MSN talks to one Spanish resident whose house was just yards from where the Marbella wildfire was stopped.
"The leaves turned to fire mid-air, our eyes were sore from the smoke, we couldn't breathe nor see anything," says Lautaro Tarelli. He is just one of thousands told to leave their homes after the fires which have ravaged southern Spain threatened to reach his town.
The 21 year-old described how the blaze, believed to have started on Thursday afternoon in the town of Coin, tore through hills near his home in El Rosario, Marbella: "The beach club where I was working had ash falling from the sky and it was really dark and cloudy. When I got home I could see from the mountains how the sky was lit red and it was smoking."
The fires spread quickly overnight through the popular holiday area on Spain's Costa del Sol, destroying as many as 1,000 hectares (2,471 acres) of land. The fire brigade struggled to keep the blaze contained as the winds swept the flames into the trees, tinder dry after a prolonged summer heatwave. The Spanish media reports that as many as 4,000 people have had to abandon their homes.
Lautaro and his family saw the blaze coming nearer and quickly realised the approaching danger: "We had the fire coming really close to us. We called emergency services and they told us to evacuate. The streets were flooded with people fleeing and the police and firemen were trying to get to the affected areas as quick as possible.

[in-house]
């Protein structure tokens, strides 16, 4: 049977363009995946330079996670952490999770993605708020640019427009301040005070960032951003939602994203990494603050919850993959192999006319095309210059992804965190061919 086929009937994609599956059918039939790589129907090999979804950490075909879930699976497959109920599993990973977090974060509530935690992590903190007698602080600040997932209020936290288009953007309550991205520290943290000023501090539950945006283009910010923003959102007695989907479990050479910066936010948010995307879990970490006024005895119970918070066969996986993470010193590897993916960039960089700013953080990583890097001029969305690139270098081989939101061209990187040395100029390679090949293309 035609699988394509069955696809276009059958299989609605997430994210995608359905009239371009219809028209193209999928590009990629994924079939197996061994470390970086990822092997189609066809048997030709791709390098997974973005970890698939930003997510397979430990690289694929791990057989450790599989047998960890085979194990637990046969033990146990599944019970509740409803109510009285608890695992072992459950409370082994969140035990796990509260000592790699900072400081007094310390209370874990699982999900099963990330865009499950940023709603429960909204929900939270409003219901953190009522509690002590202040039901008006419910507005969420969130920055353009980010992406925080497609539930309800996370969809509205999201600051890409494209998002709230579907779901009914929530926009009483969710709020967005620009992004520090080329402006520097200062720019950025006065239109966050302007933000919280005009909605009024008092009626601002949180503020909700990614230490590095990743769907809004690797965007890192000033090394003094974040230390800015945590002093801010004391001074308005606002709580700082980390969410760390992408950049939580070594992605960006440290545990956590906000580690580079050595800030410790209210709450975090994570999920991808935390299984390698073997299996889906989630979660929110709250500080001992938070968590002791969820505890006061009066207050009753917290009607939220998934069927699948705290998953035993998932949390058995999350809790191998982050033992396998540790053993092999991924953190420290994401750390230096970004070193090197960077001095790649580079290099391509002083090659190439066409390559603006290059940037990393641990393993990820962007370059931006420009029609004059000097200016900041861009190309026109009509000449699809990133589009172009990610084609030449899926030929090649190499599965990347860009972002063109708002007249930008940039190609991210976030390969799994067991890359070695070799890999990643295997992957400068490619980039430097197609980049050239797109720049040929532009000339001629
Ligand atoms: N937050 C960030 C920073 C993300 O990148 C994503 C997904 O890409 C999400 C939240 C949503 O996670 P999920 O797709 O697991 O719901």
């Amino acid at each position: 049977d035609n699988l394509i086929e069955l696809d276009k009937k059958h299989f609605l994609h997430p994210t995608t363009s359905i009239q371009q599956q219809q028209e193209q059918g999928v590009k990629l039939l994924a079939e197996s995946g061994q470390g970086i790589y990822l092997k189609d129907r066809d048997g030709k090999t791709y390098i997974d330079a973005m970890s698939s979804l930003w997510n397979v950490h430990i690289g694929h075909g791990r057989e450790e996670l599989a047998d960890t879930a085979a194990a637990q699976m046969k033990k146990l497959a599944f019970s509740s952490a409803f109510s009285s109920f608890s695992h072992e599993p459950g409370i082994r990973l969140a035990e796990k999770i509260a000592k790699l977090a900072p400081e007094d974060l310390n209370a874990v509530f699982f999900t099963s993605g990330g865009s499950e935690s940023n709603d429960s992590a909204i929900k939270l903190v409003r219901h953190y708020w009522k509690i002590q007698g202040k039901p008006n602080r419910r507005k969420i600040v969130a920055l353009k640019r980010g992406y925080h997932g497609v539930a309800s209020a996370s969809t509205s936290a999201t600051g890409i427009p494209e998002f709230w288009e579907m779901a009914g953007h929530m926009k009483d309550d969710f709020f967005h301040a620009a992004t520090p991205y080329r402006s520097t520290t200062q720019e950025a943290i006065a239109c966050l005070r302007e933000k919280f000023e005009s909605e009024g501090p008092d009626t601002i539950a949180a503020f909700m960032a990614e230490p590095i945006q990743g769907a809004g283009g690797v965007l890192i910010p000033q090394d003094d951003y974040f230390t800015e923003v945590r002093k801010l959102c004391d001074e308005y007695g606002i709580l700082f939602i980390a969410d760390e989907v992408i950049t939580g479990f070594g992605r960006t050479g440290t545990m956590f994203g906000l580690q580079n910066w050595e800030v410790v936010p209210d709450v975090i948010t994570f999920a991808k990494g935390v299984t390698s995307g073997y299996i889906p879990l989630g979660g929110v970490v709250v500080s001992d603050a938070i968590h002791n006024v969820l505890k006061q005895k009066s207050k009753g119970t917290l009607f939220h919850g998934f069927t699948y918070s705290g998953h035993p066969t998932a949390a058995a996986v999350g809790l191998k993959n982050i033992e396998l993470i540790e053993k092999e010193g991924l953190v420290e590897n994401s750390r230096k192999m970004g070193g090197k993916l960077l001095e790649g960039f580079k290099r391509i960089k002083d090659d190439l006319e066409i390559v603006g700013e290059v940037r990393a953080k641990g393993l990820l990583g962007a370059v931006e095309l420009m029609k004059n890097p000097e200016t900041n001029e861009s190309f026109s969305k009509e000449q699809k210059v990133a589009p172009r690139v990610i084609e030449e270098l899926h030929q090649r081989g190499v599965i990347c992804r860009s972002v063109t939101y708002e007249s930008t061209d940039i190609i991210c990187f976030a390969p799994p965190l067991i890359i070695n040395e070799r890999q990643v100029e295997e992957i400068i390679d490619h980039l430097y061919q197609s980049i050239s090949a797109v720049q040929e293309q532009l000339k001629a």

"We stayed close to the beach at a friend's house and from the balcony we witnessed how hundreds of hectares were being burnt in a matter of hours."
Returning today, they realised they had made a lucky escape: "This morning we found that the fire brigade literally stopped the fire in front of our door.
"We were very lucky but also we have to acknowledge the outstanding work by the local authorities, supportive, effective and organized."
Only half an hour away, others have not been so fortunate. The fires razed the town of Ojen and the villages nearby, where Lautaro's dad lives: "Ojen and that town got seriously damaged. Everyone in Ojen who has a house in the mountain lost it. People that live up in the mountains, in the small villages there pretty much lost everything.
"My best friend whose father has over 300 hectares of land had it all burnt in one night."
Jose Luis Ruiz Espejo, a regional interior ministry official, said fire-fighters suspect arson.
Lautaro, who goes to university in England, struggles to cope with the idea: "I can't think of any reason why anyone would deliberately create this... what we saw last night was horrible. I don't wish this to anybody, some people lost everything they had for generations and they'll never get it back."
Though two people have suffered serious burns, nobody has been killed.
More than 250 fire-fighters are battling the blaze, helped by 17 aircraft, and hope to have the fire under control by the end of the day, Spain's El Pais news website says.
For many, though, the damage has already been done and has cost them terribly.